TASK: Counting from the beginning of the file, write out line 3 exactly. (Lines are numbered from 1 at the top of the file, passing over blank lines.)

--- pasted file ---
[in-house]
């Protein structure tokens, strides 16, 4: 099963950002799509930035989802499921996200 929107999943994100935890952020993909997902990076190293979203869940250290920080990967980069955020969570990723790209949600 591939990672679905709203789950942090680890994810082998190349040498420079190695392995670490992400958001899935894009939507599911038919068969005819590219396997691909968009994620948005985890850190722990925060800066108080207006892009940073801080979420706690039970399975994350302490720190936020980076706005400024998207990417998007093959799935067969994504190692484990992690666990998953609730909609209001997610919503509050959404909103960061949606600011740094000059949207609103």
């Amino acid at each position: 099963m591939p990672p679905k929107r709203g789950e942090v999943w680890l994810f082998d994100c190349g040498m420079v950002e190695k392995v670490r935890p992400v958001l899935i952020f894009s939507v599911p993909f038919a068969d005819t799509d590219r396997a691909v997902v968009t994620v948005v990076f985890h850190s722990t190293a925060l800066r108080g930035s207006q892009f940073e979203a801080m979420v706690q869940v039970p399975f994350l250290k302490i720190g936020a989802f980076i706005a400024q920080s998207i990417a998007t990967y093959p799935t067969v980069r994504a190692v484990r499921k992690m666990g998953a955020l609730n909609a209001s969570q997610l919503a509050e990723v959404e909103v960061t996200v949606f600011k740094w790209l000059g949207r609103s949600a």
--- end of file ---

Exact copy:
């Amino acid at each position: 099963m591939p990672p679905k929107r709203g789950e942090v999943w680890l994810f082998d994100c190349g040498m420079v950002e190695k392995v670490r935890p992400v958001l899935i952020f894009s939507v599911p993909f038919a068969d005819t799509d590219r396997a691909v997902v968009t994620v948005v990076f985890h850190s722990t190293a925060l800066r108080g930035s207006q892009f940073e979203a801080m979420v706690q869940v039970p399975f994350l250290k302490i720190g936020a989802f980076i706005a400024q920080s998207i990417a998007t990967y093959p799935t067969v980069r994504a190692v484990r499921k992690m666990g998953a955020l609730n909609a209001s969570q997610l919503a509050e990723v959404e909103v960061t996200v949606f600011k740094w790209l000059g949207r609103s949600a």